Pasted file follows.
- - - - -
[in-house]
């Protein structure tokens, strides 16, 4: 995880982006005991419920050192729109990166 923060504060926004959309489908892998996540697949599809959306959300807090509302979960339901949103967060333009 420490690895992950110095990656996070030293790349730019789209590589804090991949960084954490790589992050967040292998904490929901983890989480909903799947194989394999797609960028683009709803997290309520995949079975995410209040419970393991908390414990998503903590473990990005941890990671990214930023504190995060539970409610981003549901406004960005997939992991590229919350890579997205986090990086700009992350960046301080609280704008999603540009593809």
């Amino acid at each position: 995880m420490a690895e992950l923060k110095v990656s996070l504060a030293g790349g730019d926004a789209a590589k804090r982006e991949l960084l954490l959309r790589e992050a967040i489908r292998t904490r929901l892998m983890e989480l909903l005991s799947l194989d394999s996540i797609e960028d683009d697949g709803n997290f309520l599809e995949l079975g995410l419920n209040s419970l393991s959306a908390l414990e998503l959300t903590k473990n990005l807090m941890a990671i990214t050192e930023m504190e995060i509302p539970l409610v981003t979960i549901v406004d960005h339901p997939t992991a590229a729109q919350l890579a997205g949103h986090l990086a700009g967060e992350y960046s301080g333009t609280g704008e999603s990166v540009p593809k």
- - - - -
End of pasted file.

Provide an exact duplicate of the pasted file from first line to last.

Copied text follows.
[in-house]
């Protein structure tokens, strides 16, 4: 995880982006005991419920050192729109990166 923060504060926004959309489908892998996540697949599809959306959300807090509302979960339901949103967060333009 420490690895992950110095990656996070030293790349730019789209590589804090991949960084954490790589992050967040292998904490929901983890989480909903799947194989394999797609960028683009709803997290309520995949079975995410209040419970393991908390414990998503903590473990990005941890990671990214930023504190995060539970409610981003549901406004960005997939992991590229919350890579997205986090990086700009992350960046301080609280704008999603540009593809």
């Amino acid at each position: 995880m420490a690895e992950l923060k110095v990656s996070l504060a030293g790349g730019d926004a789209a590589k804090r982006e991949l960084l954490l959309r790589e992050a967040i489908r292998t904490r929901l892998m983890e989480l909903l005991s799947l194989d394999s996540i797609e960028d683009d697949g709803n997290f309520l599809e995949l079975g995410l419920n209040s419970l393991s959306a908390l414990e998503l959300t903590k473990n990005l807090m941890a990671i990214t050192e930023m504190e995060i509302p539970l409610v981003t979960i549901v406004d960005h339901p997939t992991a590229a729109q919350l890579a997205g949103h986090l990086a700009g967060e992350y960046s301080g333009t609280g704008e999603s990166v540009p593809k």